These are the few sketches that have slipped through. On holiday, I had some hours walking the Devon clifftops on my own, not-drawing, looking at the size and shapes of eroded rocks, their highlights and shadows, and the kestrel plummeting down the cliff face and skimming the beach. Eventually I stopped not-drawing in pen and conte crayon.
Some days earlier at Tintagel castle, I stopped not-drawing for a while looking down into the rocky bay.
A girl, about 7, called Charlotte, came to watch (with parents). I suggested to her that the way to draw was just to believe you can, look and feel, and put the marks on the paper that seem right. I gave her my pad, graphite stick and crayons and she drew.
Today my son went to a youth drama group in the Jewellery Quarter in Birmingham, giving me 90 minutes to wander the empty streets not-drawing the varied buildings in the drizzle. I drifted to St Paul’s Church and not-drew the gnarled trees in the graveyard. I called in at the Royal Birmingham Society of Artists and viewed their Next Wave final exhibition. I was taken by Clare Pentlow‘s paper cut sculpture, made of waves of small projections which could carry data like an old printout from a Sangar sequence. Yasmin Bowle‘s etched metal plates showing a formative images of gender stereotyped roles from the 1960s with pattern instructions for restrictive corsetry. The intimacy of Emily Sparkes‘ painting I Sleep contrasted with her frankly disturbing pastiche of EH Shepard’s drawings, HUIINY. I think she also painted my favourite piece Froot, which is nowhere referenced on the internet, in which pieces of fruit are painted in a picture encyclopedia format, described in corrupted text speech in terms showing increasingly bizarre anthropomorphism.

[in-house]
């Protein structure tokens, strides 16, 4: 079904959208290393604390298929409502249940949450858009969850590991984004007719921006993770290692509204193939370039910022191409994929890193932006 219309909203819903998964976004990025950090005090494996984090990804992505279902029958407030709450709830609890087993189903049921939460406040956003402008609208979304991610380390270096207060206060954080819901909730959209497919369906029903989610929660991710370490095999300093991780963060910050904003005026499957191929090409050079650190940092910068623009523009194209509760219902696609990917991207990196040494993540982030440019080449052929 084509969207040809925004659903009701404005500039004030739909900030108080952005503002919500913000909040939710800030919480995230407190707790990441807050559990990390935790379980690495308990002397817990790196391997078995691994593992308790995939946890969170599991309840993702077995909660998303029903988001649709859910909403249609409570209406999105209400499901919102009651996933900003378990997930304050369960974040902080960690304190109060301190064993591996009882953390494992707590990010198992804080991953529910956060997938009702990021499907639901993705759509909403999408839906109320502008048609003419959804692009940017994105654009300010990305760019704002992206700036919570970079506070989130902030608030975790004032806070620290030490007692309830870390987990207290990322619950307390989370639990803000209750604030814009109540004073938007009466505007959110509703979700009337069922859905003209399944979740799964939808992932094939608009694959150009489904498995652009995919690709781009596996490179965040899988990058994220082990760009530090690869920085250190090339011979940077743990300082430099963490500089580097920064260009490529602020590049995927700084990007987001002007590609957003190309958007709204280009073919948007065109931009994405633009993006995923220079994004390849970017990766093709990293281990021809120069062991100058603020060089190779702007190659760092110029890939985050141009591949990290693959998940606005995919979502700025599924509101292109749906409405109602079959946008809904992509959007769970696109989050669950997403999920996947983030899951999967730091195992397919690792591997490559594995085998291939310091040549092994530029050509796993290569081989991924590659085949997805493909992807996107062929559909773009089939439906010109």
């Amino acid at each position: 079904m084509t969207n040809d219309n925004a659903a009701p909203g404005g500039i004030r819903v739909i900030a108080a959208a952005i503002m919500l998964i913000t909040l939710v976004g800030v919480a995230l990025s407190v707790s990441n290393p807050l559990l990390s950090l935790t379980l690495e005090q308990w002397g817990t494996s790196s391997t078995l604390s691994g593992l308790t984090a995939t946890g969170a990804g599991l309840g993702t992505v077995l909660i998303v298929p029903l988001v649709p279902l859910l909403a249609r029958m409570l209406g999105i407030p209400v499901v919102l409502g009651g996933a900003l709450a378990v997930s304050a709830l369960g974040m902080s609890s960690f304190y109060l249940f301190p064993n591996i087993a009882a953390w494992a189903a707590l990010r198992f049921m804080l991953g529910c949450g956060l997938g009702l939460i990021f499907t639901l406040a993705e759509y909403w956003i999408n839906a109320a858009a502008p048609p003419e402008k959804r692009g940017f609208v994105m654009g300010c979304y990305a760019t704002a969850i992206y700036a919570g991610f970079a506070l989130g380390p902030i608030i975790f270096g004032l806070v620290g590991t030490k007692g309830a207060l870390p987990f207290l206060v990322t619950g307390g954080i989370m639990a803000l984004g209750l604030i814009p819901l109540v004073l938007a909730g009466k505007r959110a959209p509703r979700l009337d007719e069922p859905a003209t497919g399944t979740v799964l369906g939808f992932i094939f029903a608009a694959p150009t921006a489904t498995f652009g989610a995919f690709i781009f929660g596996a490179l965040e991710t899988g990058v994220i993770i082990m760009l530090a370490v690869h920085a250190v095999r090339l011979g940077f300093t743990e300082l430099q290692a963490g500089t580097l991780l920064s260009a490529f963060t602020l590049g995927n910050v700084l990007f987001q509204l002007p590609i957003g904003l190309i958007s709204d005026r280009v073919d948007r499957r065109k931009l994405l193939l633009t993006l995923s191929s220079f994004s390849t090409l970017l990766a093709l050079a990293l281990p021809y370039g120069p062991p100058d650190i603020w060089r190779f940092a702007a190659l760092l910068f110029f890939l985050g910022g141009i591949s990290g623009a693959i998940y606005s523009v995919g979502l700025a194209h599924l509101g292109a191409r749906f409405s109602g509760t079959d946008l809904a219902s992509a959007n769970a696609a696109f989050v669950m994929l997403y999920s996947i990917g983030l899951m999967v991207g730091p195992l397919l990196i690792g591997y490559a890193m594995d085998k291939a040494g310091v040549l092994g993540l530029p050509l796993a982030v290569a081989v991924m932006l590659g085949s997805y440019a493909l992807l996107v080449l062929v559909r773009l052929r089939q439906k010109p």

In the last fifteen minutes before returning to the theatre, I found myself not not-drawing in a small pad in ink and raindrops.